Decisive Foreign Policy Victory

The dramatic announcement is seen as a major foreign policy victory for Obama after a series of initiatives that left the president looking weak and indecisive.

The White House also indicated that it will be a major shift in US relations with the countries in the hemisphere all of whom recognise the Castro regime and have been critical of the US in its stubborn position of retaining the economic embargo.

Diverse political leaders such as the presidents of Venezuela and Brazil welcomed the decision. It will also remove a major irritant from the April 2015 Summit of the Americas meeting in Panama. The government of Panama has officially invited President Castro to attend. But before the December policy announcement, it was not clear whether President Obama would attend the meeting given the former position of Washington not to recognise Cuba in hemispheric affairs.

An Enlightened Decision

The decision was also a calculated judgement on the part of the White House that change was inevitable on the island. President Castro is 83-year-old; Fidel is 88. Raul Castro has stated that he will not seek re-election in 2018 when his term ends. If Vice-President Miguel Diaz-Canel becomes chief executive, he will represent a younger generation of the revolutionary leadership and there may be new opportunities for further measures that will open the economy and provide greater exchange between the two countries.

There is little evidence that the White House decision was influenced by Cuba's increasing contact with foreign governments – China and Russia, in particular. China has been very diplomatic in its ties with Latin America, concentrating on purchasing commodities and raw materials. The dramatic fall in the price of oil has weakened whatever plans Moscow and President Putin may have had in reasserting Russian influence in the Caribbean. To most observers, this was an enlightened decision by a lame-duck president to confront a difficult and unsuccessful policy and to renegotiate terms of engagement between Havana and Washington.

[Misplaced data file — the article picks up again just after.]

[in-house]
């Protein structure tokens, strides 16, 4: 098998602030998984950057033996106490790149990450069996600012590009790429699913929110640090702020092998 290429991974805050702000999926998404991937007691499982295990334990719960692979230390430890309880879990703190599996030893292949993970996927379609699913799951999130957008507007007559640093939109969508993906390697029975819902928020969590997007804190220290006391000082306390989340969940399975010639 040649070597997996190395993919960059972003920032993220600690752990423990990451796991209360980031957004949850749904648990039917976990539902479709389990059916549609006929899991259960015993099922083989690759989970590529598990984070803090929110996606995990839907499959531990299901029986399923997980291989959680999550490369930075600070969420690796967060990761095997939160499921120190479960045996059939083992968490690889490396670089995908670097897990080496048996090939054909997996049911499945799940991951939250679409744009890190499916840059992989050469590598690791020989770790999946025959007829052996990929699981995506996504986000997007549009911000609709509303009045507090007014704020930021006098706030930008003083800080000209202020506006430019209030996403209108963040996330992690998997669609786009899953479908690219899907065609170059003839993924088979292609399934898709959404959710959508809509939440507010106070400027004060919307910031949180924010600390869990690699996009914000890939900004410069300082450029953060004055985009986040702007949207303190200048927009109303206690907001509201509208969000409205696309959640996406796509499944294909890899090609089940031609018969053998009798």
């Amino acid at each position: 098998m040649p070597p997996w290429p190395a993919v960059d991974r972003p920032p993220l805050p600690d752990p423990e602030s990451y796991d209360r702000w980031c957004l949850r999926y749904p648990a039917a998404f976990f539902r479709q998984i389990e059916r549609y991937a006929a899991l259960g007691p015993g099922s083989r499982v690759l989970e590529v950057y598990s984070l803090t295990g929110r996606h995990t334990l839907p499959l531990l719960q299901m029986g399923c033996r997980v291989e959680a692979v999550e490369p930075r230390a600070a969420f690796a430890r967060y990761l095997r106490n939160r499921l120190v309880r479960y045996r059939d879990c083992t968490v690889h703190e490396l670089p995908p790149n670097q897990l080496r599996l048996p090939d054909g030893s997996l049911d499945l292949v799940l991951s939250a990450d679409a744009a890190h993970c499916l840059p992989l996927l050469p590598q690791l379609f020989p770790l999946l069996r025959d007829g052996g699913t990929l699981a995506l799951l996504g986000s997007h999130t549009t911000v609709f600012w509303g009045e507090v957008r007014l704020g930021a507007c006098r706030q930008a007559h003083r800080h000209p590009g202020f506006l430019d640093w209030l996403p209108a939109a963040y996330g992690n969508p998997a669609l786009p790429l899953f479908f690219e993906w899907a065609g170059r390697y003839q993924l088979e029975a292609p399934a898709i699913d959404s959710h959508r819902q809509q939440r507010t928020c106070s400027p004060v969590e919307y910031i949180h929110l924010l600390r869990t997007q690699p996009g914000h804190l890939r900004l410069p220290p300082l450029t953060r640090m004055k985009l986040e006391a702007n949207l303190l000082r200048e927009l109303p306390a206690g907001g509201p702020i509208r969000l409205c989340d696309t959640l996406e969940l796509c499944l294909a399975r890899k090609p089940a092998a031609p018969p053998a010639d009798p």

Republican Reactions

The Speaker of the House of Representatives, John Boehner, quickly stated that the Congress would not act to lift the embargo. The former chairman of the Senate Foreign Relations Committee, Democrat Robert Menendez immediately criticised the decision. Republican Marco Rubio of Florida, the new chairman of the Western Hemisphere subcommittee in the Senate, and a fierce opponent of the Castro regime, condemned the policy change. Former Governor of Florida, Jeb Bush, and a possible Republican candidate for the 2016 presidency, condemned President Obama's decision. He commented that 'the benefactors of President Obama's ill-advised move will be the heinous Castro brothers, who have oppressed the Cuban people for decades.' While it is not clear whether the Republicans will do anything beyond publicly condemn the Obama administration, they will have the power to prevent funding for reopening the US embassy in Havana. The Republican majority could conceivably refuse to approve the president's choice for a new ambassador to Cuba. They could also try to withhold funding for aspects of the State Department, and other government agencies, that will be tasked with implementing the process of normalisation.

The Republicans will be supported by a number of conservative think tanks and commentators in the US. Frank Calzon, the executive director of Centre for a Free Cuba, commented that the White House, by agreeing to the prisoner exchange, will only encourage more American hostage-taking. He also argued that President Obama chose to ignore the issue of human rights and political freedom.

But, in general, the reaction across the centre and left of the political spectrum was guardedly positive and supportive. Even the attitude of the Cuban-American community, concentrated in Miami, Florida, has moved to the centre, except for the 'Old Guard', who will never accept liberalisation as long as the Castro brothers remain in control of the island. But the younger generation, born in the US after their families fled in the early 1960, is far more dovish. Their careers are based in the US. While some with ageing relatives in Cuba may be nostalgic about their homeland, the new policies will allow them greater access to the island and enable them to provide greater financial assistance for participation in the slowly emerging market economy.